My son is a very very very reluctant writer. He’s in 5th grade this year. We used to be in K12 online school - and the pressure to write perfectly with no mistakes and to write almost middle school level reports was awful. So, for me, I have taken all the pressure off. I do not grade any of his writing. He gets to write whatever he wants. (He still has to write in complete sentences, but that is my only requirement at this time.)

Another piece of advice that was given to me - was that kids who have very very active imaginations and who are smart sometimes get frustrated with writing - because they can not keep up with what is coming to their mind - and then writing it down. So, they can dictate to a recorder, and then listen back and write it down. Or sometimes typing is faster - if they can type - and writing will improve for them.

I also think that at such a young age you want to teach that writing is fun - and save the formal writing for later. My son never learned to have fun while writing - it was work right away. So, for all of my kids, I am trying to make writing fun. I do journal jots a lot. I give them a topic and they can write whatever the want to. Or they can pick a topic for the day. If we need to do more formal writing - I try to pick fun and age appropriate tasks and then give them several days to accomplish it - only making them write for as long as they can stand - and then letting them save it for tomorrow. For me, who cares how long it takes? Right? That is what homeschooling is about!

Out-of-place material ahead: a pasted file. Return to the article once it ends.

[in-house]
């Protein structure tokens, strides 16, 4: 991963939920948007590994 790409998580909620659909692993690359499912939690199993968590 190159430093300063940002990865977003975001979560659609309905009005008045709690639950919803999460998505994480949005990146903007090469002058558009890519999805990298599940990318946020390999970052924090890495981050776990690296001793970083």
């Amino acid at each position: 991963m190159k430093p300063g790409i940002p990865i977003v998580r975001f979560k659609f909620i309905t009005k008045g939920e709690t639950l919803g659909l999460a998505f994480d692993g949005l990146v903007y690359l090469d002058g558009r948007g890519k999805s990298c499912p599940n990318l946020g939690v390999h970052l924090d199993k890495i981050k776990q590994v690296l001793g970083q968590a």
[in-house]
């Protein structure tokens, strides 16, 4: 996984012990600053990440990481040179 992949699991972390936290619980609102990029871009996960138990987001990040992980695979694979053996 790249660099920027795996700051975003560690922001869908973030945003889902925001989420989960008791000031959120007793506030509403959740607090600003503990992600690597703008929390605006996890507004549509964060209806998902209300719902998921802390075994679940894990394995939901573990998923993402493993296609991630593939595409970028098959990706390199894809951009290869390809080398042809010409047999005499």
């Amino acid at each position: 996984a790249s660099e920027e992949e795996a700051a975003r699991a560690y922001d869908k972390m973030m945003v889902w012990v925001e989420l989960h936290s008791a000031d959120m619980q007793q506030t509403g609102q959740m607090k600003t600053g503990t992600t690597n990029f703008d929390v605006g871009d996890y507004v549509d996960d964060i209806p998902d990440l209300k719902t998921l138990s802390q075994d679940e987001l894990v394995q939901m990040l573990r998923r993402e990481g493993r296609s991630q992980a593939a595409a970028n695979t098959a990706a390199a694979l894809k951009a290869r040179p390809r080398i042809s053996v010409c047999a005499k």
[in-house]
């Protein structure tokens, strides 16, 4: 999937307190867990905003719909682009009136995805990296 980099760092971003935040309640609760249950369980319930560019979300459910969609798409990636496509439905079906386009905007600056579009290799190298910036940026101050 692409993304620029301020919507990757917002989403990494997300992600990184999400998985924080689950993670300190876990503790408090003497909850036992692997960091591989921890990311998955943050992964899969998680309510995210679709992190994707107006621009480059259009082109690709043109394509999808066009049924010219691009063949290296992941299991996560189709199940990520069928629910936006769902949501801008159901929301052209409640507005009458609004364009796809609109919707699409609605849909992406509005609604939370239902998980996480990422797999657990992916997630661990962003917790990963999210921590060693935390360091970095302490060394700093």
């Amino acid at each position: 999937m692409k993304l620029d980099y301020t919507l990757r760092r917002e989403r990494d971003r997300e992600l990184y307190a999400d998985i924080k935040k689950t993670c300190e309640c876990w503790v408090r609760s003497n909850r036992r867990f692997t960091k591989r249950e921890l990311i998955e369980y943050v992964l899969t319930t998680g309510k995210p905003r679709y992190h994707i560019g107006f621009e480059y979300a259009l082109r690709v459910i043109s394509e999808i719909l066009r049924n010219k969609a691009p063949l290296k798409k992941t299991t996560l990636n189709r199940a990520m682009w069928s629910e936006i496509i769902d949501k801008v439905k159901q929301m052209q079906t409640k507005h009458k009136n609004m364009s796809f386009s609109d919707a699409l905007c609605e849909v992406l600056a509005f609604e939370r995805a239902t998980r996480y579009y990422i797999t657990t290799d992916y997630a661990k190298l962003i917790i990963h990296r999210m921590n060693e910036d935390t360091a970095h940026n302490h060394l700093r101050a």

I am having them write stories, personal stories, poems, book reports about a favorite book, letters to relatives, and journals.

I guess my biggest piece of advice - don’t push the formal writing right now, let her write for fun, and don’t try to “grade” it - instead let her feel good about her writing. The formal writing, and correcting comes soon enough.

(PS - sorry, I am rambling, I know… but I also just read this awesome suggestion: instead of having spelling words for the week - look through her writing and see what words she spelled wrong. Don’t tell her - but make those words your spelling words for the week. Also, if something is wrong with grammar etc, make that your language arts lesson that week. But during the writing process - just let her write! :slight_smile: )

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I have an 8 year old son who HATES writing in any form. One thing that I found that has worked for us is offering a different form. He can dictate to me while I write it down. He is learning typing and has found typing his response is much faster-and will write more. But for us, the best thing that happened this year is cursive. We started to learn cursive this year and he prefers it over handwriting because it is much faster. I have contemplated teaching him short hand too. Hang in there.

I’m not homeschooling yet, but I do have a 8yr old who really struggled with writing a couple of years ago. He knew what he wanted to say, but couldn’t organize his thoughts as he was writing. His thoughts were faster than his pencil could keep up with. It was very frustrating for him. We ended up having him dictate to me while I wrote his thoughts down word for word. He would then copy the dictation. His teacher supported this way of learning for him and it became one less headache for us! Hope things are going better for you! -Allison